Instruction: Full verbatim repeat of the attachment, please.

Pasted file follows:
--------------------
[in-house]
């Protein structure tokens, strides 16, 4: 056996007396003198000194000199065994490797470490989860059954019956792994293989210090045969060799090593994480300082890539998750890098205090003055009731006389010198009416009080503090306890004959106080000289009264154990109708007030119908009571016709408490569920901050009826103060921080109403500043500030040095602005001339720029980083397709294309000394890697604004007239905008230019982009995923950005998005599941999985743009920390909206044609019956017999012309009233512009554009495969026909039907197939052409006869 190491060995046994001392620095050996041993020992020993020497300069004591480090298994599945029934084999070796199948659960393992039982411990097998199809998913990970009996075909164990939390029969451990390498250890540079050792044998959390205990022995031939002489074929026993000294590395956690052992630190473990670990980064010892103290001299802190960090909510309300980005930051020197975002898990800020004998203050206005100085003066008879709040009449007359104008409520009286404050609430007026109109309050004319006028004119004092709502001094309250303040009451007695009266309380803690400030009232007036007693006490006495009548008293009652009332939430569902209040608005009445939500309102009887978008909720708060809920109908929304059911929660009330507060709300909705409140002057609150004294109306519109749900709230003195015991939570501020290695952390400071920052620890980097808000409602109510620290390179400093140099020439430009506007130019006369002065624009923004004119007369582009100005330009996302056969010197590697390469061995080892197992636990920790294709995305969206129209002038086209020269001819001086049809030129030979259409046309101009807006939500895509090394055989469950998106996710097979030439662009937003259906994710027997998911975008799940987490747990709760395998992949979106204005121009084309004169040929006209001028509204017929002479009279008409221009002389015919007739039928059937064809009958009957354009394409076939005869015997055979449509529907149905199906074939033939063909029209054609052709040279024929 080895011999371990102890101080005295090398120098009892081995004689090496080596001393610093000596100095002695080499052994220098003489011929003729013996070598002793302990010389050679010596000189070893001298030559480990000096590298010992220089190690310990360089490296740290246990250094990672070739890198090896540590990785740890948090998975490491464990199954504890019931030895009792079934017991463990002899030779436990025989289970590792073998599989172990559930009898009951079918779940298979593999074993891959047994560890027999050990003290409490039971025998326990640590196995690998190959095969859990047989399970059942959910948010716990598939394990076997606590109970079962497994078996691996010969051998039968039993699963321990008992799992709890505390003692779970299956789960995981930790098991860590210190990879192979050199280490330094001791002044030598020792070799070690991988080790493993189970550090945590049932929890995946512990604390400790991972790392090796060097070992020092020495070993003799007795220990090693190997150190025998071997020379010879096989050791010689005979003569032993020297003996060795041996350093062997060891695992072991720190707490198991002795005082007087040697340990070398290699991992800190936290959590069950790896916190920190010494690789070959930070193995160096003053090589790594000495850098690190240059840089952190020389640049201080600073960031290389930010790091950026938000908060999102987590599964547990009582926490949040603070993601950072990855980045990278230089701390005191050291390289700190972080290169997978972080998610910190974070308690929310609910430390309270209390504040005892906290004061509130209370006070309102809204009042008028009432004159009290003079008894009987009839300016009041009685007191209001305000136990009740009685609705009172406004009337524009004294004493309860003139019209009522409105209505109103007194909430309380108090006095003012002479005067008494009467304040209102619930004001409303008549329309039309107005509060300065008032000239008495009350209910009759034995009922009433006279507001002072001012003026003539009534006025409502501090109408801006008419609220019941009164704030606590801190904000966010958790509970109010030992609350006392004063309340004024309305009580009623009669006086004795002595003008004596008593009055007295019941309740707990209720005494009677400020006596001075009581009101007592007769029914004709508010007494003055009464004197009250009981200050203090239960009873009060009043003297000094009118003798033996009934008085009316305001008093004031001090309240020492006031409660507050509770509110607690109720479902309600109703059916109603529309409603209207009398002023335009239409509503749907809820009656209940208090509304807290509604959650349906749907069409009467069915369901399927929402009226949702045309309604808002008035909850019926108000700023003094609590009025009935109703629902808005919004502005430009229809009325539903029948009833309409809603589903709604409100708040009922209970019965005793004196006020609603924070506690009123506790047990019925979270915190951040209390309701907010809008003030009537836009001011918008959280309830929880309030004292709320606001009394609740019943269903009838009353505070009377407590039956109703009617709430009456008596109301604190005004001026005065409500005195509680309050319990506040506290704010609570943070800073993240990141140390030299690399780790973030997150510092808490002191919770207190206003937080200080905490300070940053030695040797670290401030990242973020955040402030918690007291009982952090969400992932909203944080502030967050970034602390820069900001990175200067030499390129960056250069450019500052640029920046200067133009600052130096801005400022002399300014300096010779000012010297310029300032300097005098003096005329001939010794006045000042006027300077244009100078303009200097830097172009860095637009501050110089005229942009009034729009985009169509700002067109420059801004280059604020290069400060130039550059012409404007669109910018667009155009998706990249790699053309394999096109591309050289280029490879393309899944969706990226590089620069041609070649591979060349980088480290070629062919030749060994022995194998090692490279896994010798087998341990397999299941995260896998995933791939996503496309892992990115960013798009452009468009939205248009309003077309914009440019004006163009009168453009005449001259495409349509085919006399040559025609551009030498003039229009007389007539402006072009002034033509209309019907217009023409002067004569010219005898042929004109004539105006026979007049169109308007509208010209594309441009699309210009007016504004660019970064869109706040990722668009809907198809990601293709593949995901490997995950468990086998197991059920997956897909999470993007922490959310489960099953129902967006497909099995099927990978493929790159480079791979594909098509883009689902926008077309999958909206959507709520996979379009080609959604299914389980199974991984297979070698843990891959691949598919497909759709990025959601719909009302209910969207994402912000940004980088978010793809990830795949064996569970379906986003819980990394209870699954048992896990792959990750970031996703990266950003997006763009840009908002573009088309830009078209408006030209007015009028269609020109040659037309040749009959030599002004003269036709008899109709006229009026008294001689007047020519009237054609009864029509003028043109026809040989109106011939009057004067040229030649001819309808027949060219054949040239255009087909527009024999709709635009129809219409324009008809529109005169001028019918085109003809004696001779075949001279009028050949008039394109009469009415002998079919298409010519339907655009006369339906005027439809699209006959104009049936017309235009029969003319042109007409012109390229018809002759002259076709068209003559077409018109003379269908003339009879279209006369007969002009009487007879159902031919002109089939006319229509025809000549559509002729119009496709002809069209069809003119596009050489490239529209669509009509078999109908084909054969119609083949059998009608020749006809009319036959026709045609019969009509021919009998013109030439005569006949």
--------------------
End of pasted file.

[in-house]
């Protein structure tokens, strides 16, 4: 056996007396003198000194000199065994490797470490989860059954019956792994293989210090045969060799090593994480300082890539998750890098205090003055009731006389010198009416009080503090306890004959106080000289009264154990109708007030119908009571016709408490569920901050009826103060921080109403500043500030040095602005001339720029980083397709294309000394890697604004007239905008230019982009995923950005998005599941999985743009920390909206044609019956017999012309009233512009554009495969026909039907197939052409006869 190491060995046994001392620095050996041993020992020993020497300069004591480090298994599945029934084999070796199948659960393992039982411990097998199809998913990970009996075909164990939390029969451990390498250890540079050792044998959390205990022995031939002489074929026993000294590395956690052992630190473990670990980064010892103290001299802190960090909510309300980005930051020197975002898990800020004998203050206005100085003066008879709040009449007359104008409520009286404050609430007026109109309050004319006028004119004092709502001094309250303040009451007695009266309380803690400030009232007036007693006490006495009548008293009652009332939430569902209040608005009445939500309102009887978008909720708060809920109908929304059911929660009330507060709300909705409140002057609150004294109306519109749900709230003195015991939570501020290695952390400071920052620890980097808000409602109510620290390179400093140099020439430009506007130019006369002065624009923004004119007369582009100005330009996302056969010197590697390469061995080892197992636990920790294709995305969206129209002038086209020269001819001086049809030129030979259409046309101009807006939500895509090394055989469950998106996710097979030439662009937003259906994710027997998911975008799940987490747990709760395998992949979106204005121009084309004169040929006209001028509204017929002479009279008409221009002389015919007739039928059937064809009958009957354009394409076939005869015997055979449509529907149905199906074939033939063909029209054609052709040279024929 080895011999371990102890101080005295090398120098009892081995004689090496080596001393610093000596100095002695080499052994220098003489011929003729013996070598002793302990010389050679010596000189070893001298030559480990000096590298010992220089190690310990360089490296740290246990250094990672070739890198090896540590990785740890948090998975490491464990199954504890019931030895009792079934017991463990002899030779436990025989289970590792073998599989172990559930009898009951079918779940298979593999074993891959047994560890027999050990003290409490039971025998326990640590196995690998190959095969859990047989399970059942959910948010716990598939394990076997606590109970079962497994078996691996010969051998039968039993699963321990008992799992709890505390003692779970299956789960995981930790098991860590210190990879192979050199280490330094001791002044030598020792070799070690991988080790493993189970550090945590049932929890995946512990604390400790991972790392090796060097070992020092020495070993003799007795220990090693190997150190025998071997020379010879096989050791010689005979003569032993020297003996060795041996350093062997060891695992072991720190707490198991002795005082007087040697340990070398290699991992800190936290959590069950790896916190920190010494690789070959930070193995160096003053090589790594000495850098690190240059840089952190020389640049201080600073960031290389930010790091950026938000908060999102987590599964547990009582926490949040603070993601950072990855980045990278230089701390005191050291390289700190972080290169997978972080998610910190974070308690929310609910430390309270209390504040005892906290004061509130209370006070309102809204009042008028009432004159009290003079008894009987009839300016009041009685007191209001305000136990009740009685609705009172406004009337524009004294004493309860003139019209009522409105209505109103007194909430309380108090006095003012002479005067008494009467304040209102619930004001409303008549329309039309107005509060300065008032000239008495009350209910009759034995009922009433006279507001002072001012003026003539009534006025409502501090109408801006008419609220019941009164704030606590801190904000966010958790509970109010030992609350006392004063309340004024309305009580009623009669006086004795002595003008004596008593009055007295019941309740707990209720005494009677400020006596001075009581009101007592007769029914004709508010007494003055009464004197009250009981200050203090239960009873009060009043003297000094009118003798033996009934008085009316305001008093004031001090309240020492006031409660507050509770509110607690109720479902309600109703059916109603529309409603209207009398002023335009239409509503749907809820009656209940208090509304807290509604959650349906749907069409009467069915369901399927929402009226949702045309309604808002008035909850019926108000700023003094609590009025009935109703629902808005919004502005430009229809009325539903029948009833309409809603589903709604409100708040009922209970019965005793004196006020609603924070506690009123506790047990019925979270915190951040209390309701907010809008003030009537836009001011918008959280309830929880309030004292709320606001009394609740019943269903009838009353505070009377407590039956109703009617709430009456008596109301604190005004001026005065409500005195509680309050319990506040506290704010609570943070800073993240990141140390030299690399780790973030997150510092808490002191919770207190206003937080200080905490300070940053030695040797670290401030990242973020955040402030918690007291009982952090969400992932909203944080502030967050970034602390820069900001990175200067030499390129960056250069450019500052640029920046200067133009600052130096801005400022002399300014300096010779000012010297310029300032300097005098003096005329001939010794006045000042006027300077244009100078303009200097830097172009860095637009501050110089005229942009009034729009985009169509700002067109420059801004280059604020290069400060130039550059012409404007669109910018667009155009998706990249790699053309394999096109591309050289280029490879393309899944969706990226590089620069041609070649591979060349980088480290070629062919030749060994022995194998090692490279896994010798087998341990397999299941995260896998995933791939996503496309892992990115960013798009452009468009939205248009309003077309914009440019004006163009009168453009005449001259495409349509085919006399040559025609551009030498003039229009007389007539402006072009002034033509209309019907217009023409002067004569010219005898042929004109004539105006026979007049169109308007509208010209594309441009699309210009007016504004660019970064869109706040990722668009809907198809990601293709593949995901490997995950468990086998197991059920997956897909999470993007922490959310489960099953129902967006497909099995099927990978493929790159480079791979594909098509883009689902926008077309999958909206959507709520996979379009080609959604299914389980199974991984297979070698843990891959691949598919497909759709990025959601719909009302209910969207994402912000940004980088978010793809990830795949064996569970379906986003819980990394209870699954048992896990792959990750970031996703990266950003997006763009840009908002573009088309830009078209408006030209007015009028269609020109040659037309040749009959030599002004003269036709008899109709006229009026008294001689007047020519009237054609009864029509003028043109026809040989109106011939009057004067040229030649001819309808027949060219054949040239255009087909527009024999709709635009129809219409324009008809529109005169001028019918085109003809004696001779075949001279009028050949008039394109009469009415002998079919298409010519339907655009006369339906005027439809699209006959104009049936017309235009029969003319042109007409012109390229018809002759002259076709068209003559077409018109003379269908003339009879279209006369007969002009009487007879159902031919002109089939006319229509025809000549559509002729119009496709002809069209069809003119596009050489490239529209669509009509078999109908084909054969119609083949059998009608020749006809009319036959026709045609019969009509021919009998013109030439005569006949």